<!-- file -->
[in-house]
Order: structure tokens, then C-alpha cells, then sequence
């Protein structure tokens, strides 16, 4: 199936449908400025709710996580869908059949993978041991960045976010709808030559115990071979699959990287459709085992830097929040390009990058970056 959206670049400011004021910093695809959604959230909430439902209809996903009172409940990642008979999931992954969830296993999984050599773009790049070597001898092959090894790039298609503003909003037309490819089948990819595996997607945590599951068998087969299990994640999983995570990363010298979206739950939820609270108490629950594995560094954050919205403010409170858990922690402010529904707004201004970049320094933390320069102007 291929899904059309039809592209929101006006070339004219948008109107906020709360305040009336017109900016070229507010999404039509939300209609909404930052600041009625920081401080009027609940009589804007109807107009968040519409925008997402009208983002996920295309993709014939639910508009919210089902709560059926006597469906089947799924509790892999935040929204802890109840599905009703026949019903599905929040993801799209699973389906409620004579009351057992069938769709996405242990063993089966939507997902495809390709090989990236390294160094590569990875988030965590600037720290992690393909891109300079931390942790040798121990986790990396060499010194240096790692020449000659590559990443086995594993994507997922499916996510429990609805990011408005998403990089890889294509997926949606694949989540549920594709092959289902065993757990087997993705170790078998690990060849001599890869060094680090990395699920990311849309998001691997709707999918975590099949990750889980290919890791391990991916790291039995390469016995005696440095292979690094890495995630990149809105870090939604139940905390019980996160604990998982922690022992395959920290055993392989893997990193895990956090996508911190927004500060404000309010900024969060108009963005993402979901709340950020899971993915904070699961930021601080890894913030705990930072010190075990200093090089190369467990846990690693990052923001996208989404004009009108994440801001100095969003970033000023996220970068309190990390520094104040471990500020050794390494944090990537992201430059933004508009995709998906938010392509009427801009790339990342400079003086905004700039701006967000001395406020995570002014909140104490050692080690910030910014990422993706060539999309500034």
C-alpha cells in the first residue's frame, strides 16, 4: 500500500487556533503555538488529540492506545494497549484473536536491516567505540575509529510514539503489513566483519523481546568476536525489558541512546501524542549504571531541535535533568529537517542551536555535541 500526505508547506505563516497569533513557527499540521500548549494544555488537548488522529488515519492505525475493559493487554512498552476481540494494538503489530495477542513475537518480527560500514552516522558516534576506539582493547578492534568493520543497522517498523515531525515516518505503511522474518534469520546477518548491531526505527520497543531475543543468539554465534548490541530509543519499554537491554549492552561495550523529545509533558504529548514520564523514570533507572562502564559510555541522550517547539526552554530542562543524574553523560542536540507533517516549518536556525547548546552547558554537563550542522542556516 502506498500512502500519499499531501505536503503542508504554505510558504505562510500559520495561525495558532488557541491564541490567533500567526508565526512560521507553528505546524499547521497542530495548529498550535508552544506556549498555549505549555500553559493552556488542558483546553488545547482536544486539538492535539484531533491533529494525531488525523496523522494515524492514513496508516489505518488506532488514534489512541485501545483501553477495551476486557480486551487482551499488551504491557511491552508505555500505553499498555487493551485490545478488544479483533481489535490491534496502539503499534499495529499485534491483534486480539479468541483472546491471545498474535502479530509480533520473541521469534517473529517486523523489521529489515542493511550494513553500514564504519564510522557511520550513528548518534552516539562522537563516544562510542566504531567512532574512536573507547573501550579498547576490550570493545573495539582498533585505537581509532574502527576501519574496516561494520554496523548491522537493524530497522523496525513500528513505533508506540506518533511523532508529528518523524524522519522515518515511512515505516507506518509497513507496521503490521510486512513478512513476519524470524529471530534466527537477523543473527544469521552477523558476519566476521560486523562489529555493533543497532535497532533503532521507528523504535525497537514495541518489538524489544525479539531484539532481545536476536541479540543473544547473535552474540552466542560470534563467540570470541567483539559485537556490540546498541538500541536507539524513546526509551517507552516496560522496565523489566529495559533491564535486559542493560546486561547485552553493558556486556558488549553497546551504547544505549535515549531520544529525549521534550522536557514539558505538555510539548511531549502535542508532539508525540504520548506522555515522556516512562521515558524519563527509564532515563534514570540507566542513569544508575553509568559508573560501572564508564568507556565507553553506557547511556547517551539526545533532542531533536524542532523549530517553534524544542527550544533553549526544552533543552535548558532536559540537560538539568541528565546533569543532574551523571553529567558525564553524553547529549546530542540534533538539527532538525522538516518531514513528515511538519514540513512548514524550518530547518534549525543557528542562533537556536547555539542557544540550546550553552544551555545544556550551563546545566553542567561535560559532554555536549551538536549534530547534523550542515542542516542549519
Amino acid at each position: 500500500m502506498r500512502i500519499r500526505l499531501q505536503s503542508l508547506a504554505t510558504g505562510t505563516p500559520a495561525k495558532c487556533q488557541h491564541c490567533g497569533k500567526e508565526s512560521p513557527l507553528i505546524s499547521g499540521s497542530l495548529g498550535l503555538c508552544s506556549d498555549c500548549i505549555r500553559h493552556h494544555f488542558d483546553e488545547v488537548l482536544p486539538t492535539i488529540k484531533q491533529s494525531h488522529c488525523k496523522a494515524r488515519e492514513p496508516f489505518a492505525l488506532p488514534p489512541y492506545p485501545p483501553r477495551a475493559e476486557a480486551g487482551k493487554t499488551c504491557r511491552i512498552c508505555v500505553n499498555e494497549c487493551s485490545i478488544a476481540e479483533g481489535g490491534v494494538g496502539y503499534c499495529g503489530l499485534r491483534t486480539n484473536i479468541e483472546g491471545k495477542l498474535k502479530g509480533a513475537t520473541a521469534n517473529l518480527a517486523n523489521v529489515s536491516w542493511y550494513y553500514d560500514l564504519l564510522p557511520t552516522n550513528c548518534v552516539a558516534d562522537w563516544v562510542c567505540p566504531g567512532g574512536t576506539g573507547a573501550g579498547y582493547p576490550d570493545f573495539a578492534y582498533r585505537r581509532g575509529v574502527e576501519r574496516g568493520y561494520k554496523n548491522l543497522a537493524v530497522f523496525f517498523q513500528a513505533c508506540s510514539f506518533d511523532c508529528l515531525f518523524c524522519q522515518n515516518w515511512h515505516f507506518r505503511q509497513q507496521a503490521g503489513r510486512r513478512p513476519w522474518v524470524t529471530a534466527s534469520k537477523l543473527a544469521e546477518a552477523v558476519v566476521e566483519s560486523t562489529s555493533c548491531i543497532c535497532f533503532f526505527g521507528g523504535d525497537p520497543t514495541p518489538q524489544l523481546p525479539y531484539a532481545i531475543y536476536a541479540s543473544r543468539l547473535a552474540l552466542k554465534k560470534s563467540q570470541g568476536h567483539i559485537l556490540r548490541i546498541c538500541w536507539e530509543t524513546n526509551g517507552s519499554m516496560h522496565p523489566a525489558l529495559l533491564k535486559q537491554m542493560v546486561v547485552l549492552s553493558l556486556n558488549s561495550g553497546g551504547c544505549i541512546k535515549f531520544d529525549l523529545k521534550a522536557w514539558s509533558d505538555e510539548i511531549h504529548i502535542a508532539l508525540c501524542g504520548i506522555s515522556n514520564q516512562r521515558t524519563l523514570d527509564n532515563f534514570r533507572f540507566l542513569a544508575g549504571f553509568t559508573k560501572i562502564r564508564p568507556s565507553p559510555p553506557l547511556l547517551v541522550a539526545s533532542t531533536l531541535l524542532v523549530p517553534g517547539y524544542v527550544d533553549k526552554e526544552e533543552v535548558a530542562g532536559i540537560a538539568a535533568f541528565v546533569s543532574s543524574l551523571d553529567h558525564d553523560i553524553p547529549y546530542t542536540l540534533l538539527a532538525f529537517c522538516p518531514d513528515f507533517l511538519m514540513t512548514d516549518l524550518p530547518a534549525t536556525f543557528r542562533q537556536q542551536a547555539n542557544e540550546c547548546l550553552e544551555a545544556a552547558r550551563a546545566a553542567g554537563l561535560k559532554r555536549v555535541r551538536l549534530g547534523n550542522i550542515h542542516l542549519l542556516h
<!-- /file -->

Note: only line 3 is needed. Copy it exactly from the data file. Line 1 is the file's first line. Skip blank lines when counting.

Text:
């Protein structure tokens, strides 16, 4: 199936449908400025709710996580869908059949993978041991960045976010709808030559115990071979699959990287459709085992830097929040390009990058970056 959206670049400011004021910093695809959604959230909430439902209809996903009172409940990642008979999931992954969830296993999984050599773009790049070597001898092959090894790039298609503003909003037309490819089948990819595996997607945590599951068998087969299990994640999983995570990363010298979206739950939820609270108490629950594995560094954050919205403010409170858990922690402010529904707004201004970049320094933390320069102007 291929899904059309039809592209929101006006070339004219948008109107906020709360305040009336017109900016070229507010999404039509939300209609909404930052600041009625920081401080009027609940009589804007109807107009968040519409925008997402009208983002996920295309993709014939639910508009919210089902709560059926006597469906089947799924509790892999935040929204802890109840599905009703026949019903599905929040993801799209699973389906409620004579009351057992069938769709996405242990063993089966939507997902495809390709090989990236390294160094590569990875988030965590600037720290992690393909891109300079931390942790040798121990986790990396060499010194240096790692020449000659590559990443086995594993994507997922499916996510429990609805990011408005998403990089890889294509997926949606694949989540549920594709092959289902065993757990087997993705170790078998690990060849001599890869060094680090990395699920990311849309998001691997709707999918975590099949990750889980290919890791391990991916790291039995390469016995005696440095292979690094890495995630990149809105870090939604139940905390019980996160604990998982922690022992395959920290055993392989893997990193895990956090996508911190927004500060404000309010900024969060108009963005993402979901709340950020899971993915904070699961930021601080890894913030705990930072010190075990200093090089190369467990846990690693990052923001996208989404004009009108994440801001100095969003970033000023996220970068309190990390520094104040471990500020050794390494944090990537992201430059933004508009995709998906938010392509009427801009790339990342400079003086905004700039701006967000001395406020995570002014909140104490050692080690910030910014990422993706060539999309500034």